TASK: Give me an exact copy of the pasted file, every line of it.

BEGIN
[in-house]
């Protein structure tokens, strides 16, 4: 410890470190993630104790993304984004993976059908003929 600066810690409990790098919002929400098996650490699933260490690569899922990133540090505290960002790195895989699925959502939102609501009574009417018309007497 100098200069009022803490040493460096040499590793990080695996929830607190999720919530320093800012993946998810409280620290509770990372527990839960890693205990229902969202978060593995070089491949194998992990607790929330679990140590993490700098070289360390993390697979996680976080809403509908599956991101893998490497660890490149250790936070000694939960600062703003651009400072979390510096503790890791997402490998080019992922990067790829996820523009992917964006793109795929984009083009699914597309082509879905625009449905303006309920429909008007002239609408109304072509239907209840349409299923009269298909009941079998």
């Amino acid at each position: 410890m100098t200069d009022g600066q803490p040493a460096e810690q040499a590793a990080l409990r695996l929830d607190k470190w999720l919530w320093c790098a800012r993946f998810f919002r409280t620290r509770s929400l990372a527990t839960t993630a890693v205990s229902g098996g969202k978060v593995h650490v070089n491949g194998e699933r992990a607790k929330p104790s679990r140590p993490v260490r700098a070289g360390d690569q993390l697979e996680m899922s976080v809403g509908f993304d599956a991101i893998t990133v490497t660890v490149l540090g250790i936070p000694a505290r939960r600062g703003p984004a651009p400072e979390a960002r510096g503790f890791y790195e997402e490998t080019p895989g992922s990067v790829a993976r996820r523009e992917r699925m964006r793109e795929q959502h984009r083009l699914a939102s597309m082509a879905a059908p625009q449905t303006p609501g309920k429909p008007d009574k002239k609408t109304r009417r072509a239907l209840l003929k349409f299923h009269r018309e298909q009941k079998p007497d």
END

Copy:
[in-house]
């Protein structure tokens, strides 16, 4: 410890470190993630104790993304984004993976059908003929 600066810690409990790098919002929400098996650490699933260490690569899922990133540090505290960002790195895989699925959502939102609501009574009417018309007497 100098200069009022803490040493460096040499590793990080695996929830607190999720919530320093800012993946998810409280620290509770990372527990839960890693205990229902969202978060593995070089491949194998992990607790929330679990140590993490700098070289360390993390697979996680976080809403509908599956991101893998490497660890490149250790936070000694939960600062703003651009400072979390510096503790890791997402490998080019992922990067790829996820523009992917964006793109795929984009083009699914597309082509879905625009449905303006309920429909008007002239609408109304072509239907209840349409299923009269298909009941079998």
């Amino acid at each position: 410890m100098t200069d009022g600066q803490p040493a460096e810690q040499a590793a990080l409990r695996l929830d607190k470190w999720l919530w320093c790098a800012r993946f998810f919002r409280t620290r509770s929400l990372a527990t839960t993630a890693v205990s229902g098996g969202k978060v593995h650490v070089n491949g194998e699933r992990a607790k929330p104790s679990r140590p993490v260490r700098a070289g360390d690569q993390l697979e996680m899922s976080v809403g509908f993304d599956a991101i893998t990133v490497t660890v490149l540090g250790i936070p000694a505290r939960r600062g703003p984004a651009p400072e979390a960002r510096g503790f890791y790195e997402e490998t080019p895989g992922s990067v790829a993976r996820r523009e992917r699925m964006r793109e795929q959502h984009r083009l699914a939102s597309m082509a879905a059908p625009q449905t303006p609501g309920k429909p008007d009574k002239k609408t109304r009417r072509a239907l209840l003929k349409f299923h009269r018309e298909q009941k079998p007497d």